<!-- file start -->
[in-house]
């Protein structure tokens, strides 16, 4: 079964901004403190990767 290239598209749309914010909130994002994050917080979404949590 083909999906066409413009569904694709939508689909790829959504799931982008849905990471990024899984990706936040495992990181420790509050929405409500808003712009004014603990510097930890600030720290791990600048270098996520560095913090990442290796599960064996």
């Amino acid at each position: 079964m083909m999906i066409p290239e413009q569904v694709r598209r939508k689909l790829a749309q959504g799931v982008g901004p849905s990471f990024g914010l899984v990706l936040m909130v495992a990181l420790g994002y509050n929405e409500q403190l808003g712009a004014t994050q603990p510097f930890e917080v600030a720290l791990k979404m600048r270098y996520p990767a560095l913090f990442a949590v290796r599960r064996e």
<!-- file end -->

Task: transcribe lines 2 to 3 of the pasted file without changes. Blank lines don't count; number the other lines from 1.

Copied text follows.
């Protein structure tokens, strides 16, 4: 079964901004403190990767 290239598209749309914010909130994002994050917080979404949590 083909999906066409413009569904694709939508689909790829959504799931982008849905990471990024899984990706936040495992990181420790509050929405409500808003712009004014603990510097930890600030720290791990600048270098996520560095913090990442290796599960064996």
């Amino acid at each position: 079964m083909m999906i066409p290239e413009q569904v694709r598209r939508k689909l790829a749309q959504g799931v982008g901004p849905s990471f990024g914010l899984v990706l936040m909130v495992a990181l420790g994002y509050n929405e409500q403190l808003g712009a004014t994050q603990p510097f930890e917080v600030a720290l791990k979404m600048r270098y996520p990767a560095l913090f990442a949590v290796r599960r064996e």